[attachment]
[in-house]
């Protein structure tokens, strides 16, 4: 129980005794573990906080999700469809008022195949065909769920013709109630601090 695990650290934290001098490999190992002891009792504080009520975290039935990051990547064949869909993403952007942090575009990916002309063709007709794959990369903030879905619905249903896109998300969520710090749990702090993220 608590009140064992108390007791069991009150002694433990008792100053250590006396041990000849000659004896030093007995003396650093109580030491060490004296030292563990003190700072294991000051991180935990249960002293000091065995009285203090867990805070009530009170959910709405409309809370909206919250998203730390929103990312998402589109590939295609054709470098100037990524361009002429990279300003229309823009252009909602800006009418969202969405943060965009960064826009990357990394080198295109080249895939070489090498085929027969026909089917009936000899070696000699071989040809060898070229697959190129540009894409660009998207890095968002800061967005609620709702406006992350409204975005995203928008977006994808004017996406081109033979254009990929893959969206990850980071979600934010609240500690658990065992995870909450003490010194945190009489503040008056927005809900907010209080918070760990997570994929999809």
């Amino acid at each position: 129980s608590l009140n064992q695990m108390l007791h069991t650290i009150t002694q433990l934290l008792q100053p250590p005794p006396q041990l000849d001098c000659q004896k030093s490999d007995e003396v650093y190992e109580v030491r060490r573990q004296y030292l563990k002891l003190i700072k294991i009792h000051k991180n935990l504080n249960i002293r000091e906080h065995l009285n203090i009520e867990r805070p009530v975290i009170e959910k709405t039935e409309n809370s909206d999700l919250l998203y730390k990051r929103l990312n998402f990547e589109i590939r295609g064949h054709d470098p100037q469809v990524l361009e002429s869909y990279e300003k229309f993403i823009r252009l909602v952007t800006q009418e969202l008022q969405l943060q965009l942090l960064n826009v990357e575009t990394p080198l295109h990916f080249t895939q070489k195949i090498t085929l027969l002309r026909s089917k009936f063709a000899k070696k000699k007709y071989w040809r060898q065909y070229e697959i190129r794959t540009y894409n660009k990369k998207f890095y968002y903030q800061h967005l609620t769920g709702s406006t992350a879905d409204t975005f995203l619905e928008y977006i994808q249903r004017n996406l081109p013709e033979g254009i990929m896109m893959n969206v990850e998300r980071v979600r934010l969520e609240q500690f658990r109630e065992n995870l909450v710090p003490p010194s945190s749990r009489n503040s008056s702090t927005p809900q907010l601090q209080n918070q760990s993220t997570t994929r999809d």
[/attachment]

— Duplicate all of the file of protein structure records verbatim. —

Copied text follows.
[in-house]
């Protein structure tokens, strides 16, 4: 129980005794573990906080999700469809008022195949065909769920013709109630601090 695990650290934290001098490999190992002891009792504080009520975290039935990051990547064949869909993403952007942090575009990916002309063709007709794959990369903030879905619905249903896109998300969520710090749990702090993220 608590009140064992108390007791069991009150002694433990008792100053250590006396041990000849000659004896030093007995003396650093109580030491060490004296030292563990003190700072294991000051991180935990249960002293000091065995009285203090867990805070009530009170959910709405409309809370909206919250998203730390929103990312998402589109590939295609054709470098100037990524361009002429990279300003229309823009252009909602800006009418969202969405943060965009960064826009990357990394080198295109080249895939070489090498085929027969026909089917009936000899070696000699071989040809060898070229697959190129540009894409660009998207890095968002800061967005609620709702406006992350409204975005995203928008977006994808004017996406081109033979254009990929893959969206990850980071979600934010609240500690658990065992995870909450003490010194945190009489503040008056927005809900907010209080918070760990997570994929999809």
């Amino acid at each position: 129980s608590l009140n064992q695990m108390l007791h069991t650290i009150t002694q433990l934290l008792q100053p250590p005794p006396q041990l000849d001098c000659q004896k030093s490999d007995e003396v650093y190992e109580v030491r060490r573990q004296y030292l563990k002891l003190i700072k294991i009792h000051k991180n935990l504080n249960i002293r000091e906080h065995l009285n203090i009520e867990r805070p009530v975290i009170e959910k709405t039935e409309n809370s909206d999700l919250l998203y730390k990051r929103l990312n998402f990547e589109i590939r295609g064949h054709d470098p100037q469809v990524l361009e002429s869909y990279e300003k229309f993403i823009r252009l909602v952007t800006q009418e969202l008022q969405l943060q965009l942090l960064n826009v990357e575009t990394p080198l295109h990916f080249t895939q070489k195949i090498t085929l027969l002309r026909s089917k009936f063709a000899k070696k000699k007709y071989w040809r060898q065909y070229e697959i190129r794959t540009y894409n660009k990369k998207f890095y968002y903030q800061h967005l609620t769920g709702s406006t992350a879905d409204t975005f995203l619905e928008y977006i994808q249903r004017n996406l081109p013709e033979g254009i990929m896109m893959n969206v990850e998300r980071v979600r934010l969520e609240q500690f658990r109630e065992n995870l909450v710090p003490p010194s945190s749990r009489n503040s008056s702090t927005p809900q907010l601090q209080n918070q760990s993220t997570t994929r999809d």